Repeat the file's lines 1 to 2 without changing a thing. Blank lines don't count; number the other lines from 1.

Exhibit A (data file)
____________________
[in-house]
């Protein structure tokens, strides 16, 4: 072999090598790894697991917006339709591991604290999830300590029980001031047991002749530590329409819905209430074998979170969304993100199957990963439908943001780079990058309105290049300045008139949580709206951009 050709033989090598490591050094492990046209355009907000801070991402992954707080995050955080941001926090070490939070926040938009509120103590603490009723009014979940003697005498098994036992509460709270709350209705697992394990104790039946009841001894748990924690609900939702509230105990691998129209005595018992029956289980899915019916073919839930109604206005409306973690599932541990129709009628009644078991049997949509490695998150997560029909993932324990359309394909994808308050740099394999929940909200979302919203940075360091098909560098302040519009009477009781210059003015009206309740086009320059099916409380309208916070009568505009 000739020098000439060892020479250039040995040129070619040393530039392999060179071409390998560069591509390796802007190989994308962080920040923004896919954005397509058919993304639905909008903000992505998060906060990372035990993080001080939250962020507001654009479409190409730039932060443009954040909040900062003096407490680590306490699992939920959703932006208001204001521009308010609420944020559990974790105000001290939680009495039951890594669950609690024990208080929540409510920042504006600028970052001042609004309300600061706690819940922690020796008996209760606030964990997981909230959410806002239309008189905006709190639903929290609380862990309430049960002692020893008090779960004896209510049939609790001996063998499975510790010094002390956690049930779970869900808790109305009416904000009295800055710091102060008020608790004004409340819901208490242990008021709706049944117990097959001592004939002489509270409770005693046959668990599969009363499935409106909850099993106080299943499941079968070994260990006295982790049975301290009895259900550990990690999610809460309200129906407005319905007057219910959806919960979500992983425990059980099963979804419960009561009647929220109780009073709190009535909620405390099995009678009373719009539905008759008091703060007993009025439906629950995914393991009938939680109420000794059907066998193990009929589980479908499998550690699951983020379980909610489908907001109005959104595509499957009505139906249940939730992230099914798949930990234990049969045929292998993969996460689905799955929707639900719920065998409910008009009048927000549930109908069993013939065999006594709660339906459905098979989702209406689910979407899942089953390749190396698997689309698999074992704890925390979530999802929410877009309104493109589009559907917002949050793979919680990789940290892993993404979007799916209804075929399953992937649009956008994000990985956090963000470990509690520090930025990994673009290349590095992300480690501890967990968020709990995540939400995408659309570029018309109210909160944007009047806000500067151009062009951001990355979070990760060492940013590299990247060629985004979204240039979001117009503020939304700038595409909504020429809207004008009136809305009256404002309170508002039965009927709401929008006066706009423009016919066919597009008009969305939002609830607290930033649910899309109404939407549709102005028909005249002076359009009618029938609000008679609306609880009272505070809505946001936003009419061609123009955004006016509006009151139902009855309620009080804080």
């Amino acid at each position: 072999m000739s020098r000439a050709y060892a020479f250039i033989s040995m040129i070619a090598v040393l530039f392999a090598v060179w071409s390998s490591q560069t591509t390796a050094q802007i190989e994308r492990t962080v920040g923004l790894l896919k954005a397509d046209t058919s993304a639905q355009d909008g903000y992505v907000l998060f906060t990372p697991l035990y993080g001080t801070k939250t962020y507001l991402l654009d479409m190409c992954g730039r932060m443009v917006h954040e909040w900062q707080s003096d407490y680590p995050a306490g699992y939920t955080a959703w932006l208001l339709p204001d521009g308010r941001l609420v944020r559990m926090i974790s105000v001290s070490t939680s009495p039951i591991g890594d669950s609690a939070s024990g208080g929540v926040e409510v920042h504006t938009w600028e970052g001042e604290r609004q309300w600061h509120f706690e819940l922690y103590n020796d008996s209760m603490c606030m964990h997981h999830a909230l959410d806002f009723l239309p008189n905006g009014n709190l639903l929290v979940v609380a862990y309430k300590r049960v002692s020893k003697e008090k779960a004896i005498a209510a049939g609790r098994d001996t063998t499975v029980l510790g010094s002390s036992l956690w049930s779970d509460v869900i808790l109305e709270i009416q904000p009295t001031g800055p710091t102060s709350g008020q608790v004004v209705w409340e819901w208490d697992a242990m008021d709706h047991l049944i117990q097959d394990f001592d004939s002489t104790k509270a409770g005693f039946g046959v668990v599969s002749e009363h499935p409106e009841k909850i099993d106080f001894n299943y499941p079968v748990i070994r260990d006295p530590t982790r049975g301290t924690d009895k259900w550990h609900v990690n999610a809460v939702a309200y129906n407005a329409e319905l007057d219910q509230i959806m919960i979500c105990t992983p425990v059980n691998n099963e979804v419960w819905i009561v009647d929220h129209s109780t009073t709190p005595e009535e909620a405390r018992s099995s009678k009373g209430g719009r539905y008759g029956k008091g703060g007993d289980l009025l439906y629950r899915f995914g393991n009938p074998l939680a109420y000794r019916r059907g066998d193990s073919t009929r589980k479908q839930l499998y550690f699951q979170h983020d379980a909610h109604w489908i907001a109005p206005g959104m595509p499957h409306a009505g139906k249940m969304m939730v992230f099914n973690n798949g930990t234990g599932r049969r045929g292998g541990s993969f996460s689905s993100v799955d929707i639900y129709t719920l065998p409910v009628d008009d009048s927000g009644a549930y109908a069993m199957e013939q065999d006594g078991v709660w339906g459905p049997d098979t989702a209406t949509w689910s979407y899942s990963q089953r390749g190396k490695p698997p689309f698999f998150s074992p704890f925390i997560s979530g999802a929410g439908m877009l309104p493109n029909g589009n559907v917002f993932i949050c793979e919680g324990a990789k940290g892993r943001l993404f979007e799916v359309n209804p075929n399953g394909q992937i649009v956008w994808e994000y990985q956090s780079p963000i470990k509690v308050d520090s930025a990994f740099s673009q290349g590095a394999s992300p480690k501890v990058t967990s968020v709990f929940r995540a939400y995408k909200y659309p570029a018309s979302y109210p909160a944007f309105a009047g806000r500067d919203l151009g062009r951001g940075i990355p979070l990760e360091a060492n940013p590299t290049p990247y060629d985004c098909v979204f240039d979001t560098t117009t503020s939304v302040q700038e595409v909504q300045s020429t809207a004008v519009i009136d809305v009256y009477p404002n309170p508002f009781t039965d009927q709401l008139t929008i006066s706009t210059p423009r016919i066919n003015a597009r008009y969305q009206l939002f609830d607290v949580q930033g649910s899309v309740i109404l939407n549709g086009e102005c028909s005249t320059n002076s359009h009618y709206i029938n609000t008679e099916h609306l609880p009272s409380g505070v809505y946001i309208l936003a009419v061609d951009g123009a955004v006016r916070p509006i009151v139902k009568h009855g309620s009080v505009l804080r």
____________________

[in-house]
């Protein structure tokens, strides 16, 4: 072999090598790894697991917006339709591991604290999830300590029980001031047991002749530590329409819905209430074998979170969304993100199957990963439908943001780079990058309105290049300045008139949580709206951009 050709033989090598490591050094492990046209355009907000801070991402992954707080995050955080941001926090070490939070926040938009509120103590603490009723009014979940003697005498098994036992509460709270709350209705697992394990104790039946009841001894748990924690609900939702509230105990691998129209005595018992029956289980899915019916073919839930109604206005409306973690599932541990129709009628009644078991049997949509490695998150997560029909993932324990359309394909994808308050740099394999929940909200979302919203940075360091098909560098302040519009009477009781210059003015009206309740086009320059099916409380309208916070009568505009 000739020098000439060892020479250039040995040129070619040393530039392999060179071409390998560069591509390796802007190989994308962080920040923004896919954005397509058919993304639905909008903000992505998060906060990372035990993080001080939250962020507001654009479409190409730039932060443009954040909040900062003096407490680590306490699992939920959703932006208001204001521009308010609420944020559990974790105000001290939680009495039951890594669950609690024990208080929540409510920042504006600028970052001042609004309300600061706690819940922690020796008996209760606030964990997981909230959410806002239309008189905006709190639903929290609380862990309430049960002692020893008090779960004896209510049939609790001996063998499975510790010094002390956690049930779970869900808790109305009416904000009295800055710091102060008020608790004004409340819901208490242990008021709706049944117990097959001592004939002489509270409770005693046959668990599969009363499935409106909850099993106080299943499941079968070994260990006295982790049975301290009895259900550990990690999610809460309200129906407005319905007057219910959806919960979500992983425990059980099963979804419960009561009647929220109780009073709190009535909620405390099995009678009373719009539905008759008091703060007993009025439906629950995914393991009938939680109420000794059907066998193990009929589980479908499998550690699951983020379980909610489908907001109005959104595509499957009505139906249940939730992230099914798949930990234990049969045929292998993969996460689905799955929707639900719920065998409910008009009048927000549930109908069993013939065999006594709660339906459905098979989702209406689910979407899942089953390749190396698997689309698999074992704890925390979530999802929410877009309104493109589009559907917002949050793979919680990789940290892993993404979007799916209804075929399953992937649009956008994000990985956090963000470990509690520090930025990994673009290349590095992300480690501890967990968020709990995540939400995408659309570029018309109210909160944007009047806000500067151009062009951001990355979070990760060492940013590299990247060629985004979204240039979001117009503020939304700038595409909504020429809207004008009136809305009256404002309170508002039965009927709401929008006066706009423009016919066919597009008009969305939002609830607290930033649910899309109404939407549709102005028909005249002076359009009618029938609000008679609306609880009272505070809505946001936003009419061609123009955004006016509006009151139902009855309620009080804080």